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OWINGS MILLS — In the aftermath of the Baltimore Ravens’ latest painful setback, the defending AFC North champions are beginning to come to grips with the grim reality of a doomed season.
Following a 33-30 overtime loss to the Cleveland Browns, the Ravens (4-6) are now mired in a four-game losing streak and are all but officially eliminated from playoff contention.
A season that began with seemingly legitimate Super Bowl aspirations after last season’s franchise-record 13-3 campaign has degenerated into a quest for survival with the modest goals of maintaining pride and job security prior to at least some sort of offseason overhaul.
One day after losing to the Browns after kicker Phil Dawson’s double-ricochet, 51-yard field goal at the end of regulation sent the Ravens dashing into the locker room thinking they had won only to be summoned back to the field after the officials correctly ruled that the football had struck the stanchion support in the middle of the crossbar, at least Billick hasn’t lost his dry sense of humor.
The Ravens have lost just about everything else, enduring five losses to division opponents, a development which would have been deemed unthinkable when they began training camp in July.
"We talk many times in training camp about preparing your team for the inevitable things," Billick said Monday. "I was remiss in covering what we do when we’ve won a game, go into the locker room and are told to come back out again. That’s not one scenario that I’ve covered. So, I don’t know that I had them adequately prepared.â€
Gallow’s humor aside, the Ravens could be headed for even more trouble in the next three weeks.
They travel to the West Coast this week to face the talented, albeit underachieving San Diego Chargers (5-5) followed by consecutive home games against the undefeated New England Patriots (10-0) and the reigning Super Bowl champion Indianapolis Colts (8-2).
Fielding a turnover-prone, aging, injury-riddled team, the Ravens’ season has gone awry.
"It’s very disappointing," Billick said. "Yeah, it’s gotten away only in the sense that we’re certainly not where we want to be."
Ranked in third place in the division, three games behind the division-leading Pittsburgh Steelers, the Ravens are aware that no six-game winning streak is likely in the offing.
"You hold onto whatever competitive perspective you choose to, individually and collectively," Billick said. "You’ve got to take the mentality of, ‘Okay, we’ll run the table with six wins.’ Unrealistic? Sure, but you have to take that attitude."
Billick said the Ravens will hold off on turning the season into an evaluation period for young players because they haven’t been formally eliminated. Plus, theyâ€™re already starting or regularly playing multiple young players.
"That’s not part of the thought process right now," he said.
Meanwhile, Billick indicated that the Ravens will file a report with the league regarding how the end of the game was handled by referee Pete Morelli and his crew.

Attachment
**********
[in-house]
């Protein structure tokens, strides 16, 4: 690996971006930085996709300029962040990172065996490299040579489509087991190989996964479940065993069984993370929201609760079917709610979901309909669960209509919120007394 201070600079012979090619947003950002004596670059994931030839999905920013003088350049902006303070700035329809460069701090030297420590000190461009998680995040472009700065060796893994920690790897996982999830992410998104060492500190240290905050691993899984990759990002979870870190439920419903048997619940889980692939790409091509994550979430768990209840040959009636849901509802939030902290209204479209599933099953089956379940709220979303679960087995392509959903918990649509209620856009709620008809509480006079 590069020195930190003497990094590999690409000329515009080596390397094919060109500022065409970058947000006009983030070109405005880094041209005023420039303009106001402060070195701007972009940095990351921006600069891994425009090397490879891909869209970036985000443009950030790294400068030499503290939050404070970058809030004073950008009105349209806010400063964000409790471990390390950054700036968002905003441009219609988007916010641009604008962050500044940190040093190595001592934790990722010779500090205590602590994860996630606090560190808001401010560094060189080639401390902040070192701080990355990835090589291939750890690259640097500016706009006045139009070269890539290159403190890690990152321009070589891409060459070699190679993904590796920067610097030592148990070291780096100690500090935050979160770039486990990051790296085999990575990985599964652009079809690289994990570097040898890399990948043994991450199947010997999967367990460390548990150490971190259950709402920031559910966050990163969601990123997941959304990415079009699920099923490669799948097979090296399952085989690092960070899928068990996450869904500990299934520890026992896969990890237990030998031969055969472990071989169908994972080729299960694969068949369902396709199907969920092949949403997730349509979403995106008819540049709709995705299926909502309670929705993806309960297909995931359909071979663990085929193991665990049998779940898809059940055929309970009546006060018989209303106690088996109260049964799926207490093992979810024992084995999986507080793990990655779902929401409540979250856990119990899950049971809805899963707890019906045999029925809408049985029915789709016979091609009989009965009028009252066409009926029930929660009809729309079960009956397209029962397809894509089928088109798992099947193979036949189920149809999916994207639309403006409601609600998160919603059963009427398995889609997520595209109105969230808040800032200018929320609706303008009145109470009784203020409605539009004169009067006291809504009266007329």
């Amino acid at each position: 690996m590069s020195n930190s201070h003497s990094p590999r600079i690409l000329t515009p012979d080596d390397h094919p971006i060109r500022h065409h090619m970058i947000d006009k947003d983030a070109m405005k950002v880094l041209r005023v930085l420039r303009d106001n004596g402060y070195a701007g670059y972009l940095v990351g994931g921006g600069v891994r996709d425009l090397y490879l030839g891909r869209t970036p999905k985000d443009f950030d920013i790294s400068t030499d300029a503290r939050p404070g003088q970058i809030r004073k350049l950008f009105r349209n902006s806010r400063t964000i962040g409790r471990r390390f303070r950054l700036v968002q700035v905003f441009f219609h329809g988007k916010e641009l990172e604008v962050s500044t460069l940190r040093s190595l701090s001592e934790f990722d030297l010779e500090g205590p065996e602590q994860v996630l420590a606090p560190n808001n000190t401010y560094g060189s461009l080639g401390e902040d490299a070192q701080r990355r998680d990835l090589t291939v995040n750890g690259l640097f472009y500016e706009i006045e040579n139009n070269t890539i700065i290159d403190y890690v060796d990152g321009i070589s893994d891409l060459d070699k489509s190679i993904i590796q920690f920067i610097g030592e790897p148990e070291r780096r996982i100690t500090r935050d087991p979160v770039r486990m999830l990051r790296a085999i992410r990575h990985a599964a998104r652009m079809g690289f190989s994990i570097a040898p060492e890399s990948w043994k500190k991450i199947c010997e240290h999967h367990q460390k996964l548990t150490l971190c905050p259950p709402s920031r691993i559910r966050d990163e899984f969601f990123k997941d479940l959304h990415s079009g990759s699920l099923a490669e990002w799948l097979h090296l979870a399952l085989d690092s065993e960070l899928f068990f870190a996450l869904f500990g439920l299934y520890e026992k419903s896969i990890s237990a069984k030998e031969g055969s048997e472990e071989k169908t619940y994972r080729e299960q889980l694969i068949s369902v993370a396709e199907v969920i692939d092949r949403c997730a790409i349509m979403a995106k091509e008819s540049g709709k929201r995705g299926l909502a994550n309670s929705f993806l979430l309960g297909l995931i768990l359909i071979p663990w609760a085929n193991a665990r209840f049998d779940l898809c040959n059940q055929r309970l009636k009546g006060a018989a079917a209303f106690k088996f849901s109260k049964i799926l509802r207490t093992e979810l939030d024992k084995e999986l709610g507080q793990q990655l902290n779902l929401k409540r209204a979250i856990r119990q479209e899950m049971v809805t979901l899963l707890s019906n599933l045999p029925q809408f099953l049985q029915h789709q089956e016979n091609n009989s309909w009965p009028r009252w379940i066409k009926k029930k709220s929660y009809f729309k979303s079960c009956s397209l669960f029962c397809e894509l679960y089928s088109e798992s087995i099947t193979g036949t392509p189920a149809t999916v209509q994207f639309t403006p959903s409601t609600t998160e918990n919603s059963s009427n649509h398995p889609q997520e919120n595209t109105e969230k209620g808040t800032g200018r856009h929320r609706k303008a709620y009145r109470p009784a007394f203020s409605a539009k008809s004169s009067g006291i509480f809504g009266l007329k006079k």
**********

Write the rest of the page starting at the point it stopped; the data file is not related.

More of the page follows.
"We’ll lodge the normal concerns we had not only with the way the end of the game was administered, but also a couple of calls leading up to that and let the appropriate people handle it," Billick said. "For us, it’s a matter of moving on. Very disappointed, surely as unique a circumstance as I’ve ever been a part of.
"There’s nothing I can add in terms of what they did, what did they see, what actually happened, what should have been done. I’ll let the officials communicate that, as I’m sure they will, responding to our memos and in their TV shows. So, I’ll try not to supersede that."
Billick defended his decision to have quarterback Kyle Boller throw two consecutive passes on 2nd-and-1 and 3rd-and-1 at the Browns’ 39-yard line prior to Matt Stover’s 47-yard field goal with 31 seconds remaining in regulation. Both fell incomplete, and Billick has been criticized for not running the ball at least once to eat up more clock.
"If we should have run more time off the clock?" Billick said. "We were on the 30 on a cold, damp night and we’ve got a lot of faith in Matt Stover. We were trying to get the yardage.â€
The second-guessing wasn’t confined to the play-calling.
Billick backed special teams coach Frank Gansz opting to repeatedly kick to star Browns return specialist Joshua Cribbs despite him averaging 35 yards per kickoff return.
"You’ve got to hope that you can cover kicks well enough and make that a long enough field that it doesn’t allow a team to come back, but obviously we didn’t quite get it done," Billick said. "You have one of two options: You kick the ball out of bounds and give it to them on the 40. At some point, you’ve got to kick it on the field of play, unless you’re good enough to kick it out of the back of the end zone.
"You’ve got to kick it to the guy unless you want to squib it, which is a little dangerous. Our kick coverage, although good against a very good returner for a lot of the game, in some key areas gave them some short fields that you’d like to avoid."
Now, the Ravens have tied the franchise’s longest losing streak with four previous four losses in a row in 1996, 1998 and 2005. They have dropped consecutive home game for the first time since December of 2002.
Billick acknowledged concern about the team’s emotional state after this loss.
"I always worry about my team emotionally and where they’re at, but they’re very, very resilient," Billick said. "Like I said, we had a great week last week. Very focused, energetic. I’ll be surprised if they’re not the same way, but I do worry about it."
Aaron Wilson covers the Baltimore Ravens for the Carroll County Times and the Annapolis Capital.